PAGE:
My quest to Hats off to Hats! Revisited in Worthing, UK. October 2022
After a year since returning to California from London and 6 months since the National Association of Wheat Weavers (NAWW) conference in Folsom, CA USA, I was desperate for a full immersive hat experience, particularly straw hats. So when a friend suggested a hat exhibit in the seaside town of Worthing on the south coast of England, I was excited.
The Worthing museum is a little museum and claims to have the largest costume collection of everyday wear in UK. They lent 70 hats to a Switzerland museum in 2018, after 620 hours of conservation work, on 21 of the hats. The hats have since returned home and Worthing is exhibiting many of the the pieces, in Hats Off To Hats Revisited.
Open until 13 November 2022
I counted 51 hats on exhibit and more in the general collection displays. Several straw hats were a feast for my eyes, despite those frustrating glass cases that reflect the light, I captured a few good images.
The entry display demonstrated various techniques of conservation. I particularly enjoyed seeing the methods employed to safely maintain and store hats. This is where my favourite hat of the collection was displayed.
Several hats at first glance were uninspiring, the 1970s red floppy brimmed felt hat for example. However there were some real gems.
My favourite hat was the schnürli hat, that’s what I called it as that is the Swiss straw name for the twisted straw threads used to make the scallops all around the hat. I would have liked to see this on a person. It looks like it wraps around the face.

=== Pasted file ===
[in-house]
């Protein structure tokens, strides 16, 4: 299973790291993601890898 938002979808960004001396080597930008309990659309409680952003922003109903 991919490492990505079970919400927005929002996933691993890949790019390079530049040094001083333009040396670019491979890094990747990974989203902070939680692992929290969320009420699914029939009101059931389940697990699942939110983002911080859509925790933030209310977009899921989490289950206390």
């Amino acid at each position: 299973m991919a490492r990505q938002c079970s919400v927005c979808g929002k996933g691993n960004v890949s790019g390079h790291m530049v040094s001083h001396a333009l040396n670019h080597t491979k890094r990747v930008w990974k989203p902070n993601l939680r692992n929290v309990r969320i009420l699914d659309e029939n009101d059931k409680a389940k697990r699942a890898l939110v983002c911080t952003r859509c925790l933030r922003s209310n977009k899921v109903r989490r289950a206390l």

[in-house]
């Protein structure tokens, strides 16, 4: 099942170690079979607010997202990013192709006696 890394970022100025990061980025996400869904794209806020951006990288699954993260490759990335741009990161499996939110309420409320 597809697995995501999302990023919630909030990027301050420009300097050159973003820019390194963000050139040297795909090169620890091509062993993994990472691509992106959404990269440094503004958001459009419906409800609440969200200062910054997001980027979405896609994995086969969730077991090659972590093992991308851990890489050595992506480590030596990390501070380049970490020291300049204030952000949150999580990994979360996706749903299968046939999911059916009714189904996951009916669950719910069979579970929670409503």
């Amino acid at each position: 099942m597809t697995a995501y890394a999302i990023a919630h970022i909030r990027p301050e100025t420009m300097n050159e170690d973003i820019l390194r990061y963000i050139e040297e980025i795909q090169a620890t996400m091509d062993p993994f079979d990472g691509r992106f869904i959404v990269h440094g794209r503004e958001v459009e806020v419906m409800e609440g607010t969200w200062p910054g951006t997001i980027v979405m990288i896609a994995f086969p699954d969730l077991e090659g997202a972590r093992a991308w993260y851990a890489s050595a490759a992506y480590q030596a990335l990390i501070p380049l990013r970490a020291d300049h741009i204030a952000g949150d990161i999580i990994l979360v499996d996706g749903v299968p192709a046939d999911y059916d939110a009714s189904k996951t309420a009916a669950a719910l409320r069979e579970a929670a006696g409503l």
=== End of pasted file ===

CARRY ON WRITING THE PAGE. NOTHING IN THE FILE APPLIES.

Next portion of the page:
The description said, “Swiss straw braid bonnet, c. 1840-45. Made from fancy straw braid strip woven with a scallop shape. The 1840s saw the introduction of Swiss straw braid, innovative weavers create fine, lace-like straw braids, often in combination with horsehair or cotton thread.”
My second favourite was in the general display collection. The straw work was lovely and I particularly liked how the hat design created a space to pass the ribbon through so the wearer could easily change the ribbon.
Other straw, plait and braid hats were on display.
The journey there was a bit more of an adventure than I’d expected, such is travel. The schedule was tight. I arrived in London on Monday, took the train to visit my daughter at university in North Wales on Tuesday, enjoyed a wonderful but far too short visit of 24 hours, then caught the train back to London on Wednesday, so I could train down to Worthing with my hat friend, Clare, on Thursday.
All was going smoothly until Wednesday afternoon. Despite checking on the train strike I thought I was safe, but alas the northern England trains were on strike and although I could get from Bangor, Wales to Chester, things went awry and no trains were running. I briskly walked across town to the bus station. Although it would be twice as long of a journey than by train, it would get me to London late Wednesday night to allow me to meet up Thursday morning for the hat exhibit.
This too was not to be. Both buses to London the 17:30 and midnight buses were fully booked. I was essentially stuck in the middle of my journey.
Just then the heavens opened up and it bucketed down rain.
I admitted defeat and called my daughter. I asked her to find me a hotel near the train station, which she did. I would get the 7:55 am train on Thursday and have to delay my meet up with Clare until 11:30. No stopping to drop off my things at the London Hotel, just straight through from train in Chester, to Crewe, to Euston, tube to Victoria, train to East Croydon, then on to Worthing. Luck was with us when Clare jumped on the train at East Croydon exactly at the car door near where I was sitting. All went smoothly from there.